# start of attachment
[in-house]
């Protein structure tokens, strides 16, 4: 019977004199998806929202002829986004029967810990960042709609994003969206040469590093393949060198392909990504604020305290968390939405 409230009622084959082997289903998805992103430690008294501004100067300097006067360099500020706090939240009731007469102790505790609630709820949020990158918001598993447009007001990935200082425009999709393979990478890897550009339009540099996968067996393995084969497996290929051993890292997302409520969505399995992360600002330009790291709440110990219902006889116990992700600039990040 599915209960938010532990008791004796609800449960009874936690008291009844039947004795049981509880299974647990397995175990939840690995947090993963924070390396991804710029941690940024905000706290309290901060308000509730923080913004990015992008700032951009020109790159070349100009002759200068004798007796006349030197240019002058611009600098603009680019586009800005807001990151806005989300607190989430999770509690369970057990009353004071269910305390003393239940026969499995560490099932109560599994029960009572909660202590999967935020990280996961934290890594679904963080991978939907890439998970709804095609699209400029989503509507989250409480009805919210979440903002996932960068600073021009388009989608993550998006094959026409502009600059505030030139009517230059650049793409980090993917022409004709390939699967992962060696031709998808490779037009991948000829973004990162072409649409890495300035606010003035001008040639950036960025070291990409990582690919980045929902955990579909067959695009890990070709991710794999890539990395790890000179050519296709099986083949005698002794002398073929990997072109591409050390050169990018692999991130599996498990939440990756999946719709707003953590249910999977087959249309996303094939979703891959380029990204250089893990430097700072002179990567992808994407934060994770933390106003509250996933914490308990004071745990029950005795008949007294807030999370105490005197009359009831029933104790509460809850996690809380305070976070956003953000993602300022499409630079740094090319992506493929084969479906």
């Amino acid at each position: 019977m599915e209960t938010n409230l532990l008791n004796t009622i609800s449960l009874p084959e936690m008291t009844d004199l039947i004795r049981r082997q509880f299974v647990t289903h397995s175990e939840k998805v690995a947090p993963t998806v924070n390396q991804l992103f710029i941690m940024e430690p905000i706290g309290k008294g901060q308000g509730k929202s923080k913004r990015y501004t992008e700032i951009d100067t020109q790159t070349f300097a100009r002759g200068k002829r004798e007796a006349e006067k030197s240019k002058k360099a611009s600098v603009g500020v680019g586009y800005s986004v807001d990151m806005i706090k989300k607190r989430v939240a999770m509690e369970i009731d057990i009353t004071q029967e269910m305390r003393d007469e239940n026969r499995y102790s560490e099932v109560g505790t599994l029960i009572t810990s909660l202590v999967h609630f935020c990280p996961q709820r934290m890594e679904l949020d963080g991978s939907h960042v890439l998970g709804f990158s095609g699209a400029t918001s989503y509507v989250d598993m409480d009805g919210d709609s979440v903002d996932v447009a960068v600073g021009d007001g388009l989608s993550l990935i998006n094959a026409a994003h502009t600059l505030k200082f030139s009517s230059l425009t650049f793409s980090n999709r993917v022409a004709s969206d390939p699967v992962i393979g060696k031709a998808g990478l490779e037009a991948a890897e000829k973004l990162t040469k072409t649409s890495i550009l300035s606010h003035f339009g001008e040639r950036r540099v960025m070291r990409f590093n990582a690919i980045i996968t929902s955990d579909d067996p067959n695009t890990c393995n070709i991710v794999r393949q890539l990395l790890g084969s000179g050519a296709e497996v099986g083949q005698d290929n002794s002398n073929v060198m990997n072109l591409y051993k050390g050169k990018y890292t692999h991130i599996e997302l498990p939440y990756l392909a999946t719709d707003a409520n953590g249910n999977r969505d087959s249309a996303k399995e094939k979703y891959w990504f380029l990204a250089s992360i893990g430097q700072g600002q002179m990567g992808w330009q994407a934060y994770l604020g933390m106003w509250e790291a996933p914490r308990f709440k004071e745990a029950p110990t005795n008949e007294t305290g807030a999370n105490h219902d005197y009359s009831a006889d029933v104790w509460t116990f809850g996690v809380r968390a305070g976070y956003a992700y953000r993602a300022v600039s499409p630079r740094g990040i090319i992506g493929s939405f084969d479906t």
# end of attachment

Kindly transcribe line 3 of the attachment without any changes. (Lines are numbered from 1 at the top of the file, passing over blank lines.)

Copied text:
């Amino acid at each position: 019977m599915e209960t938010n409230l532990l008791n004796t009622i609800s449960l009874p084959e936690m008291t009844d004199l039947i004795r049981r082997q509880f299974v647990t289903h397995s175990e939840k998805v690995a947090p993963t998806v924070n390396q991804l992103f710029i941690m940024e430690p905000i706290g309290k008294g901060q308000g509730k929202s923080k913004r990015y501004t992008e700032i951009d100067t020109q790159t070349f300097a100009r002759g200068k002829r004798e007796a006349e006067k030197s240019k002058k360099a611009s600098v603009g500020v680019g586009y800005s986004v807001d990151m806005i706090k989300k607190r989430v939240a999770m509690e369970i009731d057990i009353t004071q029967e269910m305390r003393d007469e239940n026969r499995y102790s560490e099932v109560g505790t599994l029960i009572t810990s909660l202590v999967h609630f935020c990280p996961q709820r934290m890594e679904l949020d963080g991978s939907h960042v890439l998970g709804f990158s095609g699209a400029t918001s989503y509507v989250d598993m409480d009805g919210d709609s979440v903002d996932v447009a960068v600073g021009d007001g388009l989608s993550l990935i998006n094959a026409a994003h502009t600059l505030k200082f030139s009517s230059l425009t650049f793409s980090n999709r993917v022409a004709s969206d390939p699967v992962i393979g060696k031709a998808g990478l490779e037009a991948a890897e000829k973004l990162t040469k072409t649409s890495i550009l300035s606010h003035f339009g001008e040639r950036r540099v960025m070291r990409f590093n990582a690919i980045i996968t929902s955990d579909d067996p067959n695009t890990c393995n070709i991710v794999r393949q890539l990395l790890g084969s000179g050519a296709e497996v099986g083949q005698d290929n002794s002398n073929v060198m990997n072109l591409y051993k050390g050169k990018y890292t692999h991130i599996e997302l498990p939440y990756l392909a999946t719709d707003a409520n953590g249910n999977r969505d087959s249309a996303k399995e094939k979703y891959w990504f380029l990204a250089s992360i893990g430097q700072g600002q002179m990567g992808w330009q994407a934060y994770l604020g933390m106003w509250e790291a996933p914490r308990f709440k004071e745990a029950p110990t005795n008949e007294t305290g807030a999370n105490h219902d005197y009359s009831a006889d029933v104790w509460t116990f809850g996690v809380r968390a305070g976070y956003a992700y953000r993602a300022v600039s499409p630079r740094g990040i090319i992506g493929s939405f084969d479906t």